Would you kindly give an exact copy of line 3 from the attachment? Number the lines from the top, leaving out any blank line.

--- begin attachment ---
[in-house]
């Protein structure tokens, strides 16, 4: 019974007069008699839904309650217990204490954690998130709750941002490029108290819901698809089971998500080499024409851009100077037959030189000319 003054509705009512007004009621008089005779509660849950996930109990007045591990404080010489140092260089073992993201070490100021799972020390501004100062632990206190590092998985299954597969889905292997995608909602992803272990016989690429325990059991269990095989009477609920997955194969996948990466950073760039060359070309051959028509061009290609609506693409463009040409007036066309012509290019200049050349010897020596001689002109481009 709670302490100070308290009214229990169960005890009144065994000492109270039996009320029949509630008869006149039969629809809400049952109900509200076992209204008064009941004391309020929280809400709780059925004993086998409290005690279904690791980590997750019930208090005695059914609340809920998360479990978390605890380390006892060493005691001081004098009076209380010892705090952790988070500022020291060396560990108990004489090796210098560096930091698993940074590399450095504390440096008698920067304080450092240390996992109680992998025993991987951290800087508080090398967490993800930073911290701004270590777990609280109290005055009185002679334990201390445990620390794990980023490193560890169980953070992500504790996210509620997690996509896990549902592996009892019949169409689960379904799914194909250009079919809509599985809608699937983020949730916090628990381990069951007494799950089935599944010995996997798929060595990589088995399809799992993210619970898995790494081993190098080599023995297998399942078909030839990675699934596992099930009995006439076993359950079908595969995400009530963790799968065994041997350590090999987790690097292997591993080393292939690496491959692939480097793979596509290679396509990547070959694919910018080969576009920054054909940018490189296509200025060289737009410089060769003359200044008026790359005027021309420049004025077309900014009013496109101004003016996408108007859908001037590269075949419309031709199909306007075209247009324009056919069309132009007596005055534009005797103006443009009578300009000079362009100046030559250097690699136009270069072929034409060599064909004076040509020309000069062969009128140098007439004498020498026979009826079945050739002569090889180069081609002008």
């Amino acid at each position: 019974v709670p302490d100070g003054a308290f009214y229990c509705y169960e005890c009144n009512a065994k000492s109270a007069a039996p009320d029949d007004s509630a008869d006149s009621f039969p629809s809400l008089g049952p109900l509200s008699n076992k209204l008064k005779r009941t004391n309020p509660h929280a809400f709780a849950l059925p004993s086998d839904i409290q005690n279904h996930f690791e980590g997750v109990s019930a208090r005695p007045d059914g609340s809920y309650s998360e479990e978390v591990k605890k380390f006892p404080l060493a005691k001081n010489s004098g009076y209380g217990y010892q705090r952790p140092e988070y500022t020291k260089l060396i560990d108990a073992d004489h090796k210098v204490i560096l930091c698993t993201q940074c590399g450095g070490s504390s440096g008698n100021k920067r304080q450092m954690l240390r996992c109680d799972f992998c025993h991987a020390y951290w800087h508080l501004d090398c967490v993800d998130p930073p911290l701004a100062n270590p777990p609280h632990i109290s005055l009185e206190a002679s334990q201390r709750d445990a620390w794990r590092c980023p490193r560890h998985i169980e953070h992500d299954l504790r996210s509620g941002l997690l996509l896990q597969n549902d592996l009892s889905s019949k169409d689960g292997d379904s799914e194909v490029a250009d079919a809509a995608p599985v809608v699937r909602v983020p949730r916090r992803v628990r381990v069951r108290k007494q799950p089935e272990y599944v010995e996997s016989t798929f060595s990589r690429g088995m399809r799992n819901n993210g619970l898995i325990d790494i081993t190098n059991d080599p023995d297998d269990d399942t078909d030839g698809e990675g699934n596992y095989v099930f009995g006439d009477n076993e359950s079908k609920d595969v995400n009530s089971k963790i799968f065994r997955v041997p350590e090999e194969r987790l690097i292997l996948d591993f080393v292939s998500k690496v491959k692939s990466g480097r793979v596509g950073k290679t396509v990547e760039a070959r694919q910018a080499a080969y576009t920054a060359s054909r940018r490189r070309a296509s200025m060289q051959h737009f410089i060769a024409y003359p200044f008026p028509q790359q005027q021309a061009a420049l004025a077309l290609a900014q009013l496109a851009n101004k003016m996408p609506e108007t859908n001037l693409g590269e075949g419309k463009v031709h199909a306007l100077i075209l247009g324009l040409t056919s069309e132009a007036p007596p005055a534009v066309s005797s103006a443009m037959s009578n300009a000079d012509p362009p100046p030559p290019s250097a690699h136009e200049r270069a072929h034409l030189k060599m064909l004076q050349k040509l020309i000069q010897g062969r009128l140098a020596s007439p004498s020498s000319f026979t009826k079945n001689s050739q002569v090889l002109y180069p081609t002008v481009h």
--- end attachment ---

């Amino acid at each position: 019974v709670p302490d100070g003054a308290f009214y229990c509705y169960e005890c009144n009512a065994k000492s109270a007069a039996p009320d029949d007004s509630a008869d006149s009621f039969p629809s809400l008089g049952p109900l509200s008699n076992k209204l008064k005779r009941t004391n309020p509660h929280a809400f709780a849950l059925p004993s086998d839904i409290q005690n279904h996930f690791e980590g997750v109990s019930a208090r005695p007045d059914g609340s809920y309650s998360e479990e978390v591990k605890k380390f006892p404080l060493a005691k001081n010489s004098g009076y209380g217990y010892q705090r952790p140092e988070y500022t020291k260089l060396i560990d108990a073992d004489h090796k210098v204490i560096l930091c698993t993201q940074c590399g450095g070490s504390s440096g008698n100021k920067r304080q450092m954690l240390r996992c109680d799972f992998c025993h991987a020390y951290w800087h508080l501004d090398c967490v993800d998130p930073p911290l701004a100062n270590p777990p609280h632990i109290s005055l009185e206190a002679s334990q201390r709750d445990a620390w794990r590092c980023p490193r560890h998985i169980e953070h992500d299954l504790r996210s509620g941002l997690l996509l896990q597969n549902d592996l009892s889905s019949k169409d689960g292997d379904s799914e194909v490029a250009d079919a809509a995608p599985v809608v699937r909602v983020p949730r916090r992803v628990r381990v069951r108290k007494q799950p089935e272990y599944v010995e996997s016989t798929f060595s990589r690429g088995m399809r799992n819901n993210g619970l898995i325990d790494i081993t190098n059991d080599p023995d297998d269990d399942t078909d030839g698809e990675g699934n596992y095989v099930f009995g006439d009477n076993e359950s079908k609920d595969v995400n009530s089971k963790i799968f065994r997955v041997p350590e090999e194969r987790l690097i292997l996948d591993f080393v292939s998500k690496v491959k692939s990466g480097r793979v596509g950073k290679t396509v990547e760039a070959r694919q910018a080499a080969y576009t920054a060359s054909r940018r490189r070309a296509s200025m060289q051959h737009f410089i060769a024409y003359p200044f008026p028509q790359q005027q021309a061009a420049l004025a077309l290609a900014q009013l496109a851009n101004k003016m996408p609506e108007t859908n001037l693409g590269e075949g419309k463009v031709h199909a306007l100077i075209l247009g324009l040409t056919s069309e132009a007036p007596p005055a534009v066309s005797s103006a443009m037959s009578n300009a000079d012509p362009p100046p030559p290019s250097a690699h136009e200049r270069a072929h034409l030189k060599m064909l004076q050349k040509l020309i000069q010897g062969r009128l140098a020596s007439p004498s020498s000319f026979t009826k079945n001689s050739q002569v090889l002109y180069p081609t002008v481009h």